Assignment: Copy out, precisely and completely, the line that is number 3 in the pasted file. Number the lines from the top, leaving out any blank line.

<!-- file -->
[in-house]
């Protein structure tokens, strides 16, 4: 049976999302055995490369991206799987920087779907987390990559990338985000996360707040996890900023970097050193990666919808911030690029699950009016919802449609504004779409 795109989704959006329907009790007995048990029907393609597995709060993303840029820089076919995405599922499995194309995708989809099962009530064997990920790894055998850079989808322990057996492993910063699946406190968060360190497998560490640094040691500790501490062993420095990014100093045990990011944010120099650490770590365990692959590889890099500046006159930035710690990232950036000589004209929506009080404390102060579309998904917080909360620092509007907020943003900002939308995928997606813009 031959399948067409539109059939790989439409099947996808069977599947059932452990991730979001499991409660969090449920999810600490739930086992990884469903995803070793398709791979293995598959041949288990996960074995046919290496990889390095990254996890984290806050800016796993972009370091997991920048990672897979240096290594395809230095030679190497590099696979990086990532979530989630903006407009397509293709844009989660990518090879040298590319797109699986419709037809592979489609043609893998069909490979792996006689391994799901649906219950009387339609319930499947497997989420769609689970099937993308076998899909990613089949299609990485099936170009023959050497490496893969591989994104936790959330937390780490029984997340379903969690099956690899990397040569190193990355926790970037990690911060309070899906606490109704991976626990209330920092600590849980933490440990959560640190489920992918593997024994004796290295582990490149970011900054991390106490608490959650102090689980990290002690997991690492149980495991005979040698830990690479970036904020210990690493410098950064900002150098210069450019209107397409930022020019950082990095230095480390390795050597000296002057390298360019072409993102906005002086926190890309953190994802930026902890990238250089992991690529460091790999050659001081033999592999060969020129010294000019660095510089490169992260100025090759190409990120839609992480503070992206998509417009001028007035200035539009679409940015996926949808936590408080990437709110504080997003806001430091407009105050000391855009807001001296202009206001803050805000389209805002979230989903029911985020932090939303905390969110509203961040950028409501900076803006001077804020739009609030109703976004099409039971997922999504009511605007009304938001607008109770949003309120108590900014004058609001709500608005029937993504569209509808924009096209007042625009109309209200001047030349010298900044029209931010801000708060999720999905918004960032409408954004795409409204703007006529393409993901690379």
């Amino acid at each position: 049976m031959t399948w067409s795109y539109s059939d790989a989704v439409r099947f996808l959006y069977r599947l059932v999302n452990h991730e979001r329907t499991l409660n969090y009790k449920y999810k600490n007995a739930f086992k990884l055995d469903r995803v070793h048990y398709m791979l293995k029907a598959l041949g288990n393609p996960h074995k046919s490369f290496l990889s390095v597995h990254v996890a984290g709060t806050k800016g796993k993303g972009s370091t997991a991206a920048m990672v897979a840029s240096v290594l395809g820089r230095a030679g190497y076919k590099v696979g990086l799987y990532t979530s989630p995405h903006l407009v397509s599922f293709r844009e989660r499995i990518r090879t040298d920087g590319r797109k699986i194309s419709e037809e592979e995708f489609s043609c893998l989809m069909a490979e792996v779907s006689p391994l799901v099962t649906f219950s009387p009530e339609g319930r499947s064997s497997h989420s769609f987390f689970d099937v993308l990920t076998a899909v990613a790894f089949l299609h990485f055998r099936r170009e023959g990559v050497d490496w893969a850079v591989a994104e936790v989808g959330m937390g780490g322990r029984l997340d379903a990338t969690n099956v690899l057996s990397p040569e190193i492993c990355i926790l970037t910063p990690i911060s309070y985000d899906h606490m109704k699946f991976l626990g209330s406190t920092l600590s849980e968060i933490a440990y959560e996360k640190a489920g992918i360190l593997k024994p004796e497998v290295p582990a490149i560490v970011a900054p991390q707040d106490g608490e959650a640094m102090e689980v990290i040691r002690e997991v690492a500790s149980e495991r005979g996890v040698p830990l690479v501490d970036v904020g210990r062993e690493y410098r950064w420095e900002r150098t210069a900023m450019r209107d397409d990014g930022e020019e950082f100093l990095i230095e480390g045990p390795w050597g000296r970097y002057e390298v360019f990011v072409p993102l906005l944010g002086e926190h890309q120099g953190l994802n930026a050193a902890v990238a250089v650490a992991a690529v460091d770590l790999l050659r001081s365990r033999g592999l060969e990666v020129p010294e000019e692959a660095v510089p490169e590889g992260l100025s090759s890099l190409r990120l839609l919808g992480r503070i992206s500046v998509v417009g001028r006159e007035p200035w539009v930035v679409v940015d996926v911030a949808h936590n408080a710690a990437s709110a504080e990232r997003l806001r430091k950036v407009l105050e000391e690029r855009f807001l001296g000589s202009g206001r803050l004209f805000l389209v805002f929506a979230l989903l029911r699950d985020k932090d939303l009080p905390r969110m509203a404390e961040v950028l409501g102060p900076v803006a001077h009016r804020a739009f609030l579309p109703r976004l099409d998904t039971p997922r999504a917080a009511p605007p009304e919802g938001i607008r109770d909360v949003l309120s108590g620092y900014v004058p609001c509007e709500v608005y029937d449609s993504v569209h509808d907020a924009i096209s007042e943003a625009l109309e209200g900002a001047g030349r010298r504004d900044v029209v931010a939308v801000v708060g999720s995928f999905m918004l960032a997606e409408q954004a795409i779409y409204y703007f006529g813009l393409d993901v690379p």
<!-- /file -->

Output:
């Amino acid at each position: 049976m031959t399948w067409s795109y539109s059939d790989a989704v439409r099947f996808l959006y069977r599947l059932v999302n452990h991730e979001r329907t499991l409660n969090y009790k449920y999810k600490n007995a739930f086992k990884l055995d469903r995803v070793h048990y398709m791979l293995k029907a598959l041949g288990n393609p996960h074995k046919s490369f290496l990889s390095v597995h990254v996890a984290g709060t806050k800016g796993k993303g972009s370091t997991a991206a920048m990672v897979a840029s240096v290594l395809g820089r230095a030679g190497y076919k590099v696979g990086l799987y990532t979530s989630p995405h903006l407009v397509s599922f293709r844009e989660r499995i990518r090879t040298d920087g590319r797109k699986i194309s419709e037809e592979e995708f489609s043609c893998l989809m069909a490979e792996v779907s006689p391994l799901v099962t649906f219950s009387p009530e339609g319930r499947s064997s497997h989420s769609f987390f689970d099937v993308l990920t076998a899909v990613a790894f089949l299609h990485f055998r099936r170009e023959g990559v050497d490496w893969a850079v591989a994104e936790v989808g959330m937390g780490g322990r029984l997340d379903a990338t969690n099956v690899l057996s990397p040569e190193i492993c990355i926790l970037t910063p990690i911060s309070y985000d899906h606490m109704k699946f991976l626990g209330s406190t920092l600590s849980e968060i933490a440990y959560e996360k640190a489920g992918i360190l593997k024994p004796e497998v290295p582990a490149i560490v970011a900054p991390q707040d106490g608490e959650a640094m102090e689980v990290i040691r002690e997991v690492a500790s149980e495991r005979g996890v040698p830990l690479v501490d970036v904020g210990r062993e690493y410098r950064w420095e900002r150098t210069a900023m450019r209107d397409d990014g930022e020019e950082f100093l990095i230095e480390g045990p390795w050597g000296r970097y002057e390298v360019f990011v072409p993102l906005l944010g002086e926190h890309q120099g953190l994802n930026a050193a902890v990238a250089v650490a992991a690529v460091d770590l790999l050659r001081s365990r033999g592999l060969e990666v020129p010294e000019e692959a660095v510089p490169e590889g992260l100025s090759s890099l190409r990120l839609l919808g992480r503070i992206s500046v998509v417009g001028r006159e007035p200035w539009v930035v679409v940015d996926v911030a949808h936590n408080a710690a990437s709110a504080e990232r997003l806001r430091k950036v407009l105050e000391e690029r855009f807001l001296g000589s202009g206001r803050l004209f805000l389209v805002f929506a979230l989903l029911r699950d985020k932090d939303l009080p905390r969110m509203a404390e961040v950028l409501g102060p900076v803006a001077h009016r804020a739009f609030l579309p109703r976004l099409d998904t039971p997922r999504a917080a009511p605007p009304e919802g938001i607008r109770d909360v949003l309120s108590g620092y900014v004058p609001c509007e709500v608005y029937d449609s993504v569209h509808d907020a924009i096209s007042e943003a625009l109309e209200g900002a001047g030349r010298r504004d900044v029209v931010a939308v801000v708060g999720s995928f999905m918004l960032a997606e409408q954004a795409i779409y409204y703007f006529g813009l393409d993901v690379p």